Skin Purging Vs Breakouts: How to Tell the Difference

Imagine this, you start a new skincare routine with new products that are supposed to help only to discover that it makes your skin flare up with pimples. When this happens, there are two things involved skin purging or breakouts.

Skin Purging Vs Breakouts: How to Tell the Difference

According to Dr. Deanne Mraz Robinson, a board-certified dermatologist to Healthline skin purging as a reaction to an active ingredient that increases the skin cell turnover rate.

Skin purging can either be good or bad. The good part of skin purging is as dead skin cells slough off, fresh skin cells underneath is exposed revealing a clearer, better and younger skin. The bad part is that before the healthier skin is revealed – breakouts, allergies, inflammation and irritation of your skin occurs, unless the skin care product in question is stopped. 

Dr. Deanne Mraz Robinson also notes that a purge period can give rise to all kinds of pimples that are different from one person to person “you can get a mix of whiteheads, blackheads, papules, pustules, cysts and even the tiny ‘pre-pimples’ that aren’t visible to the eye called microcomedones”

Purging is caused by skincare products that contain the following ingredients

  • Retinoids (retinol, adapalene, tretinoin, tazaorolene, isotretinoin, retinyl)
  • Cleansing brushes
  • Vitamin treatments
  • Hydroxy acids (, lactic, glycolic, malic, mandelic, salicylic, lactobionic acids, gluconolactone “Fruits acids”)
  • Chemical peels
  • Benzonyl peroxide
  • Laser and microdermabrasion

These active ingredients increase the cell turnover to reveal a much healthier skin. But before these new, healthy cells can actually cycle to the surface, some other stuff that are not so glamorous can beat this new healthy cell to the top first – flakes, pimples (due to clogged up pores), excess sebum (oily skin) are common example.

The GOOD NEWS is that purging only last for a limited period. Once the pimples clear up, your skin will look healthier and clearer. Although it might be tempting to stop using these products its important to stick to it especially if its an Rx retinoid given to you by a medical practitioner – your skin will surely improve.

In conclusion purging can be simply decried as “Worse before it gets better phase”

How to Identify Purging

  • Purging clears almost immediately to 2 months max.
  • If you recently introduced a new medicated product to your skin regimen that increases skin cell turnover. Always check the ingredients of the product to detect the aforementioned active ingredients that are culprits
  • Purging always occurs defined in areas of your face prone to breakout – for most people this would be chin, forehead and nose generally called the oilier T-zone.

Be patient but if you experience breakouts more than 2 months contact a dermatologist (a doctor that specializes on the skin)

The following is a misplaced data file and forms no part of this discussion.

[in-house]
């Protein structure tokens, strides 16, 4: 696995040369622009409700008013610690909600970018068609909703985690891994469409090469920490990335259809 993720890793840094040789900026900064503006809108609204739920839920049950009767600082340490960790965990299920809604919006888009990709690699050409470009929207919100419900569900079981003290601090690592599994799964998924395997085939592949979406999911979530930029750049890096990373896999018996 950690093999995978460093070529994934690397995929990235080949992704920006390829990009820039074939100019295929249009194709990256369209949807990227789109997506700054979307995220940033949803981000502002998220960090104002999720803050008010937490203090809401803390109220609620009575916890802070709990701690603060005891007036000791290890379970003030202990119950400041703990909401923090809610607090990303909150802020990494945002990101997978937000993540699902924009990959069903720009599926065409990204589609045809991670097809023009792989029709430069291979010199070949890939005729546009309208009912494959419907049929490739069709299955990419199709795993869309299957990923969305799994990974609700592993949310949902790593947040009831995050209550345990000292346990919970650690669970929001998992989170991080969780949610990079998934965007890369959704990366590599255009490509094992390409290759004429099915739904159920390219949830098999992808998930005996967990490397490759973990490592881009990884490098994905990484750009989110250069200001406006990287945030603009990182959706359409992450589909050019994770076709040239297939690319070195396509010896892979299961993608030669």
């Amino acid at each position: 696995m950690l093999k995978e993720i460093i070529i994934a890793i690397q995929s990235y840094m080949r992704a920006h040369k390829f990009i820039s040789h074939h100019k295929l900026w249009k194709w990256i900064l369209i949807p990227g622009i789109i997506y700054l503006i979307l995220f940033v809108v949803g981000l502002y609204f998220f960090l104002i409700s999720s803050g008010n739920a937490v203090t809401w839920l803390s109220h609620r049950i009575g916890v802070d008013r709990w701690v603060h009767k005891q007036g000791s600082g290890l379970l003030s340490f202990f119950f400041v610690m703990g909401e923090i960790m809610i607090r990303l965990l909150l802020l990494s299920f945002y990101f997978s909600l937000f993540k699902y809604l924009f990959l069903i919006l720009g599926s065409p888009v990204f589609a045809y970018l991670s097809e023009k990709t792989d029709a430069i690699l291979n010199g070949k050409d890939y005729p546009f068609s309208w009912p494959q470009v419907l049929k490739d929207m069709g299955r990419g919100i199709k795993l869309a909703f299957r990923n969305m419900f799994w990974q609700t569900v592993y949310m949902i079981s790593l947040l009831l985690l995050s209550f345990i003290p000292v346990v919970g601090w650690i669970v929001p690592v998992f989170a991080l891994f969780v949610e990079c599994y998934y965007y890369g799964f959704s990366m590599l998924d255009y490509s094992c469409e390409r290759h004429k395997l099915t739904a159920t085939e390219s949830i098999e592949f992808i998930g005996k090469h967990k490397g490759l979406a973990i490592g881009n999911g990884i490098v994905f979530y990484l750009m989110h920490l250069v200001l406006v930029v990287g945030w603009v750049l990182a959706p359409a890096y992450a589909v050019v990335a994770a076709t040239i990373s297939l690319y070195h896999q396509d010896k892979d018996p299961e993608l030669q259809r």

Breakouts aka Skin reaction

Skin purging and breakouts looks similar but are caused by completely different things. Breakout, like purging occur by introducing a new product to your skin regimen that’s unsuitable for you.

Breakouts appear as blemishes that’s attributed to ingredients such as

sunscreen fillers 

Contained in a new makeup or a new skincare routine (non-medicated) products.

Unlike purging that happens where you frequently break out – breakouts happen in a new area where you don’t breakout. The reaction increases skin irritation, inflammation and forms new clogged pored without an improvement in your skin. There’s a small possibility of your getting used to the product in question – but 90% scenarios your skin “won’t get used to it” causes more irritation, inflammation, sensitivity and even a deeper acne scar.

With purging your advised to continue the product but during breakouts, it’s best to STOP using the product as soon as possible.

In summary it’s a breakout if

  • Your skin feels tight, dry, itchy or red – These signs are general signs of inflammation and irritation. For you to understand this always check the ingredients of the product you are using. Skin care products containing active ingredients such as Vitamin C, retinoids, AHA’s etc. equals purging. But if you’re not using a medicated product (i.e. it doesn’t contain any active ingredient) and its so happens skin related issues like pimples occurs with irritation and inflammation then it is a breakout/skin reaction
  • It last long that six weeks. Purging from a product clears almost immediately while a breakout lasts loner than six weeks i.e. 2 months.
  • Breakout appear in news areas where you’re unlikely to see pimples, acne etc. if you notice a breakout on your chin.

If you’re still confused about deciphering between purging and breakouts do this –

  1. Mix with a moisturizer to reduce the harshness of an active product.
  2. Take a break. Give your skin enough time to calm, down from irritation and inflammation. If your skin gets better as soon as you stop the product, then you’ll know that’s not the product for you. If it’s a purge you’ll notice clogs beneath the surface of your skin – this is a sign to continue.
  3. Do not apply excess amount of medicated skincare products on your skin daily. Spacing out these active products is the safest or you could limit yourself to two product – giving at least 30 mins apart. You can also skip a day or two before applying.
  4. Consider switching to products that contain lesser amounts of active to the one your using. Contact your dermatologist.

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